Jack and Joan Butler received a Volunteer Service Award from Governor Doug Ducey. It was their 30-plus years at André House that earned them the title. (courtesy photo)

Joan and Jack Butler didn’t need another title at André House nor did they ask for one. According to the governor though, they earned it.

Governor Doug Ducey honored the Butlers with a Volunteer Service Award in the “Lifetime Community Service” category Dec. 7. It’s one that’s only open to volunteers who showed the ideals of service for over 25 years.

André House was established in 1984 and the Butlers’ names were just as much fixtures then as they are now. They were the house of hospitality’s original cooks, bookkeeper and board members. They helped put “house” in the largely volunteer-run organization by guiding the acquisition of a permanent building.

Medical issues forced Jack to step back in 2015, but Joan continues to care for André House guests when she’s able to break away from caring for her husband.

As volunteers the couple balanced kindness, compassion and dignity among the often “hard, arduous and tiresome work” often required at André House, according to their nomination form. “Jack and Joan were suited perfectly for this challenge and always made it fun, relaxing and filled with the energy of hope.”

Joan handled Tuesday night meals. She also served as mediator when needed, but never forgot to serve up a wam smile and kind voice alongside the regular menu. Jack helped with meals too, but his forte was accounting and finance. He guided the process for making André House a nonprofit.

Reflecting on the state motto, “Ditat deus,” which loosely translates to “God enriches,” Holy Cross Father Tom Doyle, executive director of André House, said the Butlers “have helped to enrich our community in a way that changes all of us for the better.”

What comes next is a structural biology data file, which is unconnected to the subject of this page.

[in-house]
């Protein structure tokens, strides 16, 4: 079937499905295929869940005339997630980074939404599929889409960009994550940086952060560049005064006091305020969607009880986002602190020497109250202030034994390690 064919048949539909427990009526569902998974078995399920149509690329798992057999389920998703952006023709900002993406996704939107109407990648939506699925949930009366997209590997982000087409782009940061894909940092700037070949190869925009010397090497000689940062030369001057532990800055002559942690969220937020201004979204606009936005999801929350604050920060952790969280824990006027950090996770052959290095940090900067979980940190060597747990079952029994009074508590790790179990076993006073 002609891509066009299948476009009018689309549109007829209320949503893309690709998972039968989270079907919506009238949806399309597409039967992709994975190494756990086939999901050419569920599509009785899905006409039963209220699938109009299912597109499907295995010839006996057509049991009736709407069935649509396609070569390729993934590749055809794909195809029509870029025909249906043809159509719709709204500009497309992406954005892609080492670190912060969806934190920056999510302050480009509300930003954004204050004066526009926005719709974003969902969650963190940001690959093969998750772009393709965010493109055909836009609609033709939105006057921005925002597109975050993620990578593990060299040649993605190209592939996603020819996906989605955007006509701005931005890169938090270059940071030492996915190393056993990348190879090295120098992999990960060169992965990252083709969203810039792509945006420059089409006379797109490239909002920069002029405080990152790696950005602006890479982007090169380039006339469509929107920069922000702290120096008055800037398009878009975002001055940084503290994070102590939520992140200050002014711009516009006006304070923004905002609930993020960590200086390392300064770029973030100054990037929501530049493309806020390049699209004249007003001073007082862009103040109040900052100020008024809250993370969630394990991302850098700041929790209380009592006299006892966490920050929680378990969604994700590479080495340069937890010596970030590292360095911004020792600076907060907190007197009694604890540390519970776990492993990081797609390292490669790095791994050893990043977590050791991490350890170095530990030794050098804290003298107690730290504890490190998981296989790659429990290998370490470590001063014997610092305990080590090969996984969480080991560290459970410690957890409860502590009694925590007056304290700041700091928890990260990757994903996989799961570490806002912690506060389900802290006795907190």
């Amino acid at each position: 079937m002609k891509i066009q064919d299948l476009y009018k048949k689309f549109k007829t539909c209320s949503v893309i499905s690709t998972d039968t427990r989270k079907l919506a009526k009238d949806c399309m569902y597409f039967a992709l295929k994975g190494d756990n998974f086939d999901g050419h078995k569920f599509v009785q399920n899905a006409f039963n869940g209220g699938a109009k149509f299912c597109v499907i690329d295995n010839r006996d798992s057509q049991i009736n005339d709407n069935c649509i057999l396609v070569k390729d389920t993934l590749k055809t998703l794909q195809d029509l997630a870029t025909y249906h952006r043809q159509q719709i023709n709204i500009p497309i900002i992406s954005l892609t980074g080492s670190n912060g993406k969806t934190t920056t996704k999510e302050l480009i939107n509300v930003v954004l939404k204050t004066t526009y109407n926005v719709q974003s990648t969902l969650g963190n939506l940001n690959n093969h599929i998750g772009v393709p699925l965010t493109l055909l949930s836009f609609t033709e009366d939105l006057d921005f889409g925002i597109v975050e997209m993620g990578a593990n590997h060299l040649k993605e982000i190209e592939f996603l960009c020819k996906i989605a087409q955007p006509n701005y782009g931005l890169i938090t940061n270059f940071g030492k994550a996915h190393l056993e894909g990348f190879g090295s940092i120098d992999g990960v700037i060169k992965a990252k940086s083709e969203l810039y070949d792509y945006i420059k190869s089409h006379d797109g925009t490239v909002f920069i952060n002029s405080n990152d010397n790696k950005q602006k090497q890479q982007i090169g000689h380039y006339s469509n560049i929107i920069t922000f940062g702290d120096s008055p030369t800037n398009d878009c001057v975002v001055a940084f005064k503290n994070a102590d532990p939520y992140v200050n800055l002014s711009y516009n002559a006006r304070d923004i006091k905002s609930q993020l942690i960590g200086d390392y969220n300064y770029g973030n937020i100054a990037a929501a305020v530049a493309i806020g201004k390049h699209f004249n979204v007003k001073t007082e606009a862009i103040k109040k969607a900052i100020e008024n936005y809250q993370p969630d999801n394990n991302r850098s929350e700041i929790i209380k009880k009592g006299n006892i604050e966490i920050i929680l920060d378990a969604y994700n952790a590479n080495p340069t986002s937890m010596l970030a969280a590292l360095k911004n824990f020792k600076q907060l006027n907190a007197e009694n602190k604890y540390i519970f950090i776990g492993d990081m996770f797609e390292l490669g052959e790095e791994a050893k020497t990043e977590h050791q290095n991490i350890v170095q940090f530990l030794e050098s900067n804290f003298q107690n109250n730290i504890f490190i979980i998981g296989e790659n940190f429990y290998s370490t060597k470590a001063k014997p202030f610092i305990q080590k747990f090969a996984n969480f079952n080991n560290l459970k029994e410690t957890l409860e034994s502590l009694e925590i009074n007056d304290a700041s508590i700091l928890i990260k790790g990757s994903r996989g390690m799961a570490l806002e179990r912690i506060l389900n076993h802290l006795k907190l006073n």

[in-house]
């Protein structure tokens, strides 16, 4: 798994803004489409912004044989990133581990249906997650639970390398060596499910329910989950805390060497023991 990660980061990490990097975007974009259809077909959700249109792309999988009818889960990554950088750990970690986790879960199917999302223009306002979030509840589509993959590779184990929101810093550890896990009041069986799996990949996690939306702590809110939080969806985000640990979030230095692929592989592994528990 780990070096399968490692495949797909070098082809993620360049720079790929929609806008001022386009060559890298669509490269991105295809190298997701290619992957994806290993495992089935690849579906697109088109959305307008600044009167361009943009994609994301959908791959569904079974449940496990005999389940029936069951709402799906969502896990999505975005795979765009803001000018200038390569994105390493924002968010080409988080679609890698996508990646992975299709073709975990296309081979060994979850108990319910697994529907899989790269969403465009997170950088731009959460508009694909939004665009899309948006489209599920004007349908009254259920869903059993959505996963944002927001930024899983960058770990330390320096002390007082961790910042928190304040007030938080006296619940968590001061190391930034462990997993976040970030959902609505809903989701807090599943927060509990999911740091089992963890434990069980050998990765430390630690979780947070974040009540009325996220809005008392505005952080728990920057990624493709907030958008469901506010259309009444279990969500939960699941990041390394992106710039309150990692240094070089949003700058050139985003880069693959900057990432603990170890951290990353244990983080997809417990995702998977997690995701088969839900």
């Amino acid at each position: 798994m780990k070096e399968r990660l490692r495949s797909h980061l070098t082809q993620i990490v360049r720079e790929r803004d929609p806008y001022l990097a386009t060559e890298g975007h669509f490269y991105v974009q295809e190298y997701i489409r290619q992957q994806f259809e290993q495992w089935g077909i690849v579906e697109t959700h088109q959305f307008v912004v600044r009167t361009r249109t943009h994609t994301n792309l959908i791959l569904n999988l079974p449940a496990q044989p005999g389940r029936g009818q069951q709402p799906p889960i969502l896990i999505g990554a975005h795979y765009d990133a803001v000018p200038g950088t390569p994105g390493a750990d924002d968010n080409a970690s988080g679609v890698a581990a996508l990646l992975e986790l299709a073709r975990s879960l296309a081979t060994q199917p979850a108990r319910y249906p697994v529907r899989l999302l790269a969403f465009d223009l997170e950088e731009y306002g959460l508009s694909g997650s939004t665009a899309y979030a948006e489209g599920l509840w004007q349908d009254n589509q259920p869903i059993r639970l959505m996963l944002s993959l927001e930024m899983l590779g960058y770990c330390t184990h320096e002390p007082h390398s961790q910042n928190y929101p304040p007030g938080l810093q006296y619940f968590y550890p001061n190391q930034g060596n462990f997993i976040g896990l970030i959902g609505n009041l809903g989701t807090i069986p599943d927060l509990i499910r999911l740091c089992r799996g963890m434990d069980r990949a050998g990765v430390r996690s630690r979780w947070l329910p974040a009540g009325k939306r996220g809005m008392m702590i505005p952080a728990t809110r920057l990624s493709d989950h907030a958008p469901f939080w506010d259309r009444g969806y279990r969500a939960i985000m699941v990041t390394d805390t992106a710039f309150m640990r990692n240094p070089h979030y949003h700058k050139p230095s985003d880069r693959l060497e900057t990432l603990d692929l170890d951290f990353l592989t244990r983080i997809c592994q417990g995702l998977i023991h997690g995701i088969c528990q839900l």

The Butlers expanded the volunteer database in the early days by inviting neighbors, professional contacts and community contacts to help. Those volunteers often passed down their love of André House to later generations.

Their “template of volunteerism can be seen in the eyes of thousands of volunteers that come through the Andre House open doors, many of them youth, learning about community service for the first time; many of them corporate with no exposure to the extreme blight they will witness as they come to Andre House,” their nomination form said.

André House isn’t the only place the Butlers volunteered. Jack volunteered at St. Joseph the Worker, an outreach that developed when André House guests requested employment support.

Catholic Charities Community Services awarded the couple with “The Prophet Amos Award” in 2008 for 25 years work in the community. Most Holy Trinity Parish knew the Butlers over the years as Vincentians and Ministry of Care members.